Walking is a commonly recommended way to get exercise that has several health benefits and can aid with weight loss. For instance, a 2023 meta-analysis indicated that walking 2,337 steps daily could decrease a person’s risk of dying from cardiovascular disease, and 4,000 steps could lower the chances of all-cause mortality.
“Movement is healthy for a person,” says Dr. Peter Morelli, MD, a pediatric cardiologist and medical director of the Fit Kids for Life Program at Stony Brook Children’s Hospital. In addition to Morelli, Healthline spoke with two certified personal trainers who discussed walking backward, why it’s trending, the potential benefits, and how to do it safely.
“Walking backward is generally exactly as it sounds,” says Rebecca Stewart. Coaches and physical therapists have used backward training as a means for cross-training and rehabilitation.
Potential benefits of walking backward
Typically, taking steps back (figuratively speaking) has a negative connotation. Yet, walking backward stands out to professionals for another reason that has nothing to do with its friendliness: It could have some benefits, primarily because of the additional muscles you need to engage in order to perform the movement.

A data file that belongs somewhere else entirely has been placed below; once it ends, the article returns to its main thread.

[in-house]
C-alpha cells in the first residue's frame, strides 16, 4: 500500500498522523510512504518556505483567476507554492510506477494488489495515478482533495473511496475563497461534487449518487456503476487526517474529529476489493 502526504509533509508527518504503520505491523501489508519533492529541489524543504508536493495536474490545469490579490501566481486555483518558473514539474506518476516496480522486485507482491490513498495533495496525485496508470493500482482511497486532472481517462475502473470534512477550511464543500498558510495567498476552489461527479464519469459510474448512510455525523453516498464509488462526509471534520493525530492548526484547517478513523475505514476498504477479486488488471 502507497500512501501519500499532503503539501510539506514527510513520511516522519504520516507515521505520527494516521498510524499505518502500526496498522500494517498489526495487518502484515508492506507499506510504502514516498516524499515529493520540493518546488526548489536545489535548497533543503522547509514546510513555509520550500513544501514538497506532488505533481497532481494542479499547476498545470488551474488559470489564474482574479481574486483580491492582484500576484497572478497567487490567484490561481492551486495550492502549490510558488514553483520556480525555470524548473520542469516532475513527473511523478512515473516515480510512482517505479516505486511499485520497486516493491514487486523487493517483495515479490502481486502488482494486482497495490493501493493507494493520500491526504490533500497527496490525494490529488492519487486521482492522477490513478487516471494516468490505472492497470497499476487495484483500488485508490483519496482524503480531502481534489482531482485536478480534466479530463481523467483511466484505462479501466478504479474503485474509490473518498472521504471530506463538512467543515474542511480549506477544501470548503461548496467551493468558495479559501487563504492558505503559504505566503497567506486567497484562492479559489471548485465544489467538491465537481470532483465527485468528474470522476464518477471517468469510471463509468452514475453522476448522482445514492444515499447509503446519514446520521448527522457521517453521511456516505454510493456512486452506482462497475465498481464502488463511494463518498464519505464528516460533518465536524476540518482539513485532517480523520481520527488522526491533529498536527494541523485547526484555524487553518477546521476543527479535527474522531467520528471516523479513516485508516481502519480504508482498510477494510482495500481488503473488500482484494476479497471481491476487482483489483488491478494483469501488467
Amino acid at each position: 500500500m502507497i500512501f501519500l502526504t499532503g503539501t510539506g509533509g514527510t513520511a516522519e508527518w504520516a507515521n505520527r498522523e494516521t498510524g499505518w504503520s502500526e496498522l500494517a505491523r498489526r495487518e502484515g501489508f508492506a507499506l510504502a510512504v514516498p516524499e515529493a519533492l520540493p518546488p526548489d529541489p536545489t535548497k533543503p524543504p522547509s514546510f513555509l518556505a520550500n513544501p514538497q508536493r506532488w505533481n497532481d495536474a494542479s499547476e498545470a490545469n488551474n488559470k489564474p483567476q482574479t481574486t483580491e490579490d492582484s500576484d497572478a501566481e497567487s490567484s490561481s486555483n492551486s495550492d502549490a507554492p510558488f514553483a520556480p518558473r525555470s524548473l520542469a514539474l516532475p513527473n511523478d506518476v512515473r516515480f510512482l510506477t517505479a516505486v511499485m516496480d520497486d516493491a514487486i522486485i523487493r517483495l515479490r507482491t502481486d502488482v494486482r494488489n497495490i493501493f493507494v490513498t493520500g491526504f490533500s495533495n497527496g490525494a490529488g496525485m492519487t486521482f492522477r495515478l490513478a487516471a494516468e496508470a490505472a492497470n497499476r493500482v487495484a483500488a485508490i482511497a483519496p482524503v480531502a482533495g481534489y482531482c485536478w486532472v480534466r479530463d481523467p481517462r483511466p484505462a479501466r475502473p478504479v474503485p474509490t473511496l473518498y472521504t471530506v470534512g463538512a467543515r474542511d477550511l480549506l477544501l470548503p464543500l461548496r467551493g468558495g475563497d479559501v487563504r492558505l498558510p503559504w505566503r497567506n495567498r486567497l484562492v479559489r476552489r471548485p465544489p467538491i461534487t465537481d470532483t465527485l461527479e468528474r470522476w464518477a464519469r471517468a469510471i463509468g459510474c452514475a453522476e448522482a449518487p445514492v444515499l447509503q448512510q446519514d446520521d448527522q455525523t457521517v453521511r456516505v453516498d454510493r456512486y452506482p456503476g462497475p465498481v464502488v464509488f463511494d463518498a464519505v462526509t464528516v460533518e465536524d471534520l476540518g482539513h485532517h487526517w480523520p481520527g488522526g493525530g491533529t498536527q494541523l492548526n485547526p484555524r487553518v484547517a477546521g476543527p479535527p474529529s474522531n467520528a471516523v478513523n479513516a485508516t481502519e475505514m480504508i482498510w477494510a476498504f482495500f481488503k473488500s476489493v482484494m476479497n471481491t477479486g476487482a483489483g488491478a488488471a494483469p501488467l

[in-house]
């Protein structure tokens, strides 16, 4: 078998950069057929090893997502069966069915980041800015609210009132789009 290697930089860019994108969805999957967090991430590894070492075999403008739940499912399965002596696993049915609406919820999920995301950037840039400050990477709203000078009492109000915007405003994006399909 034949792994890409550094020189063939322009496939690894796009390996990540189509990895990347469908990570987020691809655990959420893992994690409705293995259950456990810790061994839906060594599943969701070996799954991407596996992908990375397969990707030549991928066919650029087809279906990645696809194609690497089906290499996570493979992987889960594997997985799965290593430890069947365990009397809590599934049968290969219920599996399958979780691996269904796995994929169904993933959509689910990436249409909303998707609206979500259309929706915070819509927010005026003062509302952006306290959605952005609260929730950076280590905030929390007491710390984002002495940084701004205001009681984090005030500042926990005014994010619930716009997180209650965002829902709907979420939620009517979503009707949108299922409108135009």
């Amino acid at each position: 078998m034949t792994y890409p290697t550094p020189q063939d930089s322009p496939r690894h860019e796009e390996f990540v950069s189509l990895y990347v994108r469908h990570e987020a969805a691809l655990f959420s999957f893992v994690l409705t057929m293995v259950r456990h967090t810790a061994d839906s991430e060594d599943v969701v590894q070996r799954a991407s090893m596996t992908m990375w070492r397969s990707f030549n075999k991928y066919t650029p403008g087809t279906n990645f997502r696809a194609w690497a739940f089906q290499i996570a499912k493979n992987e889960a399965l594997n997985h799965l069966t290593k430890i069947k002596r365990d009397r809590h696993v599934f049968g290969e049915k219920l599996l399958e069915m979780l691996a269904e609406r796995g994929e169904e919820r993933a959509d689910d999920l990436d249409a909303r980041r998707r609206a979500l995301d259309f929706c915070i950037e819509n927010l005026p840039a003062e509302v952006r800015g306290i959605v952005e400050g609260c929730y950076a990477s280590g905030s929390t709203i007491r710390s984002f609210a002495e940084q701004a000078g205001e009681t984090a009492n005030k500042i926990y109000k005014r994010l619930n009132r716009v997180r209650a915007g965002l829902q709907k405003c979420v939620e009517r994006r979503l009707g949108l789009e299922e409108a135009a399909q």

Experts share that benefits of walking can include improvements in: Strength; Cardiopulmonary fitness and health; Posture; Balance; Coordination; Pain, specifically in the back and knee Mobility; Mental well-being; Focus and cognition.
Walking backward puts more emphasis on the quads than walking forward. Strengthening [quad] muscles can lead to better overall leg strength and can be especially helpful for people recovering from certain types of knee injuries.
The quads aren’t the only ones getting a workout. Your calves and ankle muscles get a better workout, too, as they work harder to stabilize your steps. Your core muscles, including your abs and lower back, are more actively involved in keeping you balanced and upright.
Walking backward is also different from walking forward because it requires more mental energy.
Research published in 2019 also indicated that backward locomotions like backward walking could boost a person’s recall function.